• Do what is not “you”. Try a new dish for lunch. Read a book or watch a movie that is not in your usual genre. Learn a little about a topic that is not something you are usually into. This is a great and fun way to find new perspectives in life, to grow and to expand your comfort zone just a little on a daily or weekly basis. Cultivating this habit also makes it easier to get out of your comfort zone when larger and “scarier” opportunities present themselves.

Happiness is the Ultimate Currency

This is a dangerous thought for college students. Increasingly, however, I’ve been pushing it: Make happiness the ultimate goal in your life. Build everything around this; from your course schedule to your career path.

Tip #1: Set Goals

Research shows that the pursuit of goals that are concordant with your values can produce significant increases in your sense of well-being. Interestingly, the data show that achieving goals (or failing to do so) doesn’t seem to matter so much. There is something about having a focus on something important that helps us get more out of each present moment.

Tip #2: Seek Flow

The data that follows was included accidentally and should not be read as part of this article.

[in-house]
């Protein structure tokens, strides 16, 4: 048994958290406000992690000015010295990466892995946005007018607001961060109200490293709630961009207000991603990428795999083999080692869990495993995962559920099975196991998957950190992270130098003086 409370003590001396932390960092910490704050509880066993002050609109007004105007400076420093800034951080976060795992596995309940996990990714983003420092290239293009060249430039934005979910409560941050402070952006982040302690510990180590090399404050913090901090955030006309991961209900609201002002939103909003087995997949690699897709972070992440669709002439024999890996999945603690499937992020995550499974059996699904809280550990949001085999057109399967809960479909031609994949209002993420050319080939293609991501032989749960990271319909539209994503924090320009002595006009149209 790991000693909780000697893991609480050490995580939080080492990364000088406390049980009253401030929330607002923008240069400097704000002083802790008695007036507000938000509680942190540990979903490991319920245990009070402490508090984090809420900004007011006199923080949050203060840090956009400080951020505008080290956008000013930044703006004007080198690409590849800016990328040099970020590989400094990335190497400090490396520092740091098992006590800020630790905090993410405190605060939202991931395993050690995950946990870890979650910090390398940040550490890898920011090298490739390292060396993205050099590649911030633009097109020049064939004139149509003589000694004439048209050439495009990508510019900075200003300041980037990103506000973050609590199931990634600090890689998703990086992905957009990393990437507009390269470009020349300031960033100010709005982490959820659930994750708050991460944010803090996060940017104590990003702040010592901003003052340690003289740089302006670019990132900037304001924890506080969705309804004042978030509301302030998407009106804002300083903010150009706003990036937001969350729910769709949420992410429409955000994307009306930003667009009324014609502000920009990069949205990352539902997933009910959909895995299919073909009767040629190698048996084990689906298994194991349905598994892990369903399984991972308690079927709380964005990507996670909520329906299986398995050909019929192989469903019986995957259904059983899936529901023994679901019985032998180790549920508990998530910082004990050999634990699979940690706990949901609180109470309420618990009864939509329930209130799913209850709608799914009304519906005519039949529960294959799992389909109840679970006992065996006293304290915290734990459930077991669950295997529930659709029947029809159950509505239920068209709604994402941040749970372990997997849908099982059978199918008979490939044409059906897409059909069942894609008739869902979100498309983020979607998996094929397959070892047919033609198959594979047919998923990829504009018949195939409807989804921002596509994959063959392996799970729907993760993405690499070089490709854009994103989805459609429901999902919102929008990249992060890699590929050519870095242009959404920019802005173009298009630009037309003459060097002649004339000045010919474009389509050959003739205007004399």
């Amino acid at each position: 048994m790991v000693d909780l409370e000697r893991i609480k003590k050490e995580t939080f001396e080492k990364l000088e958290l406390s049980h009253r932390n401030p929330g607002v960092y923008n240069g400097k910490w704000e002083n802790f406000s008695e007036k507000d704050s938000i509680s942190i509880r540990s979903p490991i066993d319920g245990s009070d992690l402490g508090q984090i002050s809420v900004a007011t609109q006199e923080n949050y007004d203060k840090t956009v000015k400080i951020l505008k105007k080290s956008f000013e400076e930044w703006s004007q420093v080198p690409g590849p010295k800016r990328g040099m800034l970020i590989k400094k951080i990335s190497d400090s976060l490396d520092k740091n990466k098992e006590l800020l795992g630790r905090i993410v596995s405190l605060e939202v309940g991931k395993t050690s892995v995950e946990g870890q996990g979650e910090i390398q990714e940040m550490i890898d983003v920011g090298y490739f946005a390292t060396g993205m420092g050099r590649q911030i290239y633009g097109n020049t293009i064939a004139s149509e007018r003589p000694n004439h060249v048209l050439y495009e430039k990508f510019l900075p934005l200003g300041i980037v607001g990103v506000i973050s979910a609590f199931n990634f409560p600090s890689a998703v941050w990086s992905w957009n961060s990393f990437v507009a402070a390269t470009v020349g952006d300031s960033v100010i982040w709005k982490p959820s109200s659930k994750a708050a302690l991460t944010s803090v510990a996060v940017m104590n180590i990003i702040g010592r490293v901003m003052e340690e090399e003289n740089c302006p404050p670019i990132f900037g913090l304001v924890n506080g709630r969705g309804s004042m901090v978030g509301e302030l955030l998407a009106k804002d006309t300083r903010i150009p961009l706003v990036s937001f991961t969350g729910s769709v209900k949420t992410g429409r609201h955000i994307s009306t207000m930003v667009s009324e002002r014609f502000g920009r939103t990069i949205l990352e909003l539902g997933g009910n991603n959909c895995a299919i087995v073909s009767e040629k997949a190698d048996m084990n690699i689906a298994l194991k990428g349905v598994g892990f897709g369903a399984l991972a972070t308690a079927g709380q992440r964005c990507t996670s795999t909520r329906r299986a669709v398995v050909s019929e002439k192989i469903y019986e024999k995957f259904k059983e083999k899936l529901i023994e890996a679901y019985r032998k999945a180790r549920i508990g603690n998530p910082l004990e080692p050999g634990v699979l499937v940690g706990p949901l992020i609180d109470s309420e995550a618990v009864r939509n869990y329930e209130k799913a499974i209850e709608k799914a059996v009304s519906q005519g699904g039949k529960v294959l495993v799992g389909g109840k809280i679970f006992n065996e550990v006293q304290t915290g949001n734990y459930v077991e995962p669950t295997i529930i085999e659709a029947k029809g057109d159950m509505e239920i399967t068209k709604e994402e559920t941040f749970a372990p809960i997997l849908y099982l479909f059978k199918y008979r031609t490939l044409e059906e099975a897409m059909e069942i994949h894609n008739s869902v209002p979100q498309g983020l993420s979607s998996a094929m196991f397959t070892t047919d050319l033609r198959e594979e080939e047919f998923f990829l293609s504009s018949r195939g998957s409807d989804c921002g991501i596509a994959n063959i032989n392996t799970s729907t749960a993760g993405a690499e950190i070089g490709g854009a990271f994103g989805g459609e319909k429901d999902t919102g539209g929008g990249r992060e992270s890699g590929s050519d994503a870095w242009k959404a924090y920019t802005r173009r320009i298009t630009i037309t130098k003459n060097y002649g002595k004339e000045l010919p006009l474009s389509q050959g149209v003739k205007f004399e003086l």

The magic state for increasing well-being is to be neither bored nor overwhelmed. This means you should seek challenges that exactly meet or slightly surpass your current abilities. For college students, in particular, this translates to finding that perfect course load that pushes you intellectually without overwhelming you with more work than you can easily manage.

Tip #3: Simplify Your Life

. For the uninitiated: Time affluence is “the feeling that one has sufficient time to pursue activities that are personally meaningful, to reflect, and to engage in leisure.” In other words, under-schedule what you have to do so you have plenty of time to deal with what you want to do at the moment. For college students, this means resisting the urge to fill all of your time with coursework and activities. Instead, purposefully under-schedule, and then use the excess hours for the cool stuff that randomly pops up.

Tip #4: Focus on Happiness

Ralph Waldo Emerson said: “To different minds, the same world is a hell, and a heaven.” The practical translation: put in an effort to both seek out happiness-boosting experiences and learn to express gratitude for what you find. There will always be crap lying around in your life. This will never go away. If you focus on it, your world will become Emerson’s hell. The real trick is to learn how to keep moving amidst this crap — acknowledging that its a part of life that spares no one — and continually seek out or construct experiences that make you happy. Don’t just have these experiences, but also reflect on them later and show real gratitude. Dr. Ben-Shahar points to compelling research that mindful reflection on what you enjoyed during your day can significantly boost self-reported well-being.